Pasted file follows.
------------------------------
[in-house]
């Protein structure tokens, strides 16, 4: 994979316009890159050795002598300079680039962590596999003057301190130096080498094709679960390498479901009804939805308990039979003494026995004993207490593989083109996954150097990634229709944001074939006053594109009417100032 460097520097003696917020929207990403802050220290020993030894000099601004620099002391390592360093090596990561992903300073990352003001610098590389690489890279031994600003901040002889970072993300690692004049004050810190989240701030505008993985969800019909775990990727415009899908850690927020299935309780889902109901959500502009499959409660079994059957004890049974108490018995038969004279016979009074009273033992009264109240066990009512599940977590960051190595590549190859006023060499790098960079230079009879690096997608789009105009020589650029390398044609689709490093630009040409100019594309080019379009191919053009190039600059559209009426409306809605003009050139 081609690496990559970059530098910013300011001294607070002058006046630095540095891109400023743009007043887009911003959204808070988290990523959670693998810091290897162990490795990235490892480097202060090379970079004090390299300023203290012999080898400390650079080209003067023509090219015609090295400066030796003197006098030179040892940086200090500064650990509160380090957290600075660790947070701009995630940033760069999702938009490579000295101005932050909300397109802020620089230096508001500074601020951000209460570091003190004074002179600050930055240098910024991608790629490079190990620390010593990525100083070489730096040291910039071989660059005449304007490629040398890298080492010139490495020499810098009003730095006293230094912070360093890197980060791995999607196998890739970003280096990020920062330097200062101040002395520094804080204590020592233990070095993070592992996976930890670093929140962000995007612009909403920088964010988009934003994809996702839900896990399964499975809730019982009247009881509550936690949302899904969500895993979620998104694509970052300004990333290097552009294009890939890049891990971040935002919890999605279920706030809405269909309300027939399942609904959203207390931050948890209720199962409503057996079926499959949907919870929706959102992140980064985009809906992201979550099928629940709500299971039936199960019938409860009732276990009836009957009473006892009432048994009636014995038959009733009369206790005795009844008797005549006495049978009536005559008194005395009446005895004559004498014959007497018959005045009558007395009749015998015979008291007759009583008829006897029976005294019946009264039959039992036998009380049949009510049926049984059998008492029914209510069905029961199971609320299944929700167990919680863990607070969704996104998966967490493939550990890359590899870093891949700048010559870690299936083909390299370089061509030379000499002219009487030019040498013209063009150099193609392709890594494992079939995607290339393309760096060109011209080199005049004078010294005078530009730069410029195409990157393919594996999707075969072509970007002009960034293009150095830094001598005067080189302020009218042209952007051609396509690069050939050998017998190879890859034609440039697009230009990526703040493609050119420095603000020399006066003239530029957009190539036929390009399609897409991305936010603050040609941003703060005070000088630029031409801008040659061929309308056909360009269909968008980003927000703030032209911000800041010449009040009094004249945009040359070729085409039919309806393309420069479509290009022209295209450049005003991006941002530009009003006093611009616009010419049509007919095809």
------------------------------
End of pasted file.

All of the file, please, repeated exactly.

[in-house]
């Protein structure tokens, strides 16, 4: 994979316009890159050795002598300079680039962590596999003057301190130096080498094709679960390498479901009804939805308990039979003494026995004993207490593989083109996954150097990634229709944001074939006053594109009417100032 460097520097003696917020929207990403802050220290020993030894000099601004620099002391390592360093090596990561992903300073990352003001610098590389690489890279031994600003901040002889970072993300690692004049004050810190989240701030505008993985969800019909775990990727415009899908850690927020299935309780889902109901959500502009499959409660079994059957004890049974108490018995038969004279016979009074009273033992009264109240066990009512599940977590960051190595590549190859006023060499790098960079230079009879690096997608789009105009020589650029390398044609689709490093630009040409100019594309080019379009191919053009190039600059559209009426409306809605003009050139 081609690496990559970059530098910013300011001294607070002058006046630095540095891109400023743009007043887009911003959204808070988290990523959670693998810091290897162990490795990235490892480097202060090379970079004090390299300023203290012999080898400390650079080209003067023509090219015609090295400066030796003197006098030179040892940086200090500064650990509160380090957290600075660790947070701009995630940033760069999702938009490579000295101005932050909300397109802020620089230096508001500074601020951000209460570091003190004074002179600050930055240098910024991608790629490079190990620390010593990525100083070489730096040291910039071989660059005449304007490629040398890298080492010139490495020499810098009003730095006293230094912070360093890197980060791995999607196998890739970003280096990020920062330097200062101040002395520094804080204590020592233990070095993070592992996976930890670093929140962000995007612009909403920088964010988009934003994809996702839900896990399964499975809730019982009247009881509550936690949302899904969500895993979620998104694509970052300004990333290097552009294009890939890049891990971040935002919890999605279920706030809405269909309300027939399942609904959203207390931050948890209720199962409503057996079926499959949907919870929706959102992140980064985009809906992201979550099928629940709500299971039936199960019938409860009732276990009836009957009473006892009432048994009636014995038959009733009369206790005795009844008797005549006495049978009536005559008194005395009446005895004559004498014959007497018959005045009558007395009749015998015979008291007759009583008829006897029976005294019946009264039959039992036998009380049949009510049926049984059998008492029914209510069905029961199971609320299944929700167990919680863990607070969704996104998966967490493939550990890359590899870093891949700048010559870690299936083909390299370089061509030379000499002219009487030019040498013209063009150099193609392709890594494992079939995607290339393309760096060109011209080199005049004078010294005078530009730069410029195409990157393919594996999707075969072509970007002009960034293009150095830094001598005067080189302020009218042209952007051609396509690069050939050998017998190879890859034609440039697009230009990526703040493609050119420095603000020399006066003239530029957009190539036929390009399609897409991305936010603050040609941003703060005070000088630029031409801008040659061929309308056909360009269909968008980003927000703030032209911000800041010449009040009094004249945009040359070729085409039919309806393309420069479509290009022209295209450049005003991006941002530009009003006093611009616009010419049509007919095809």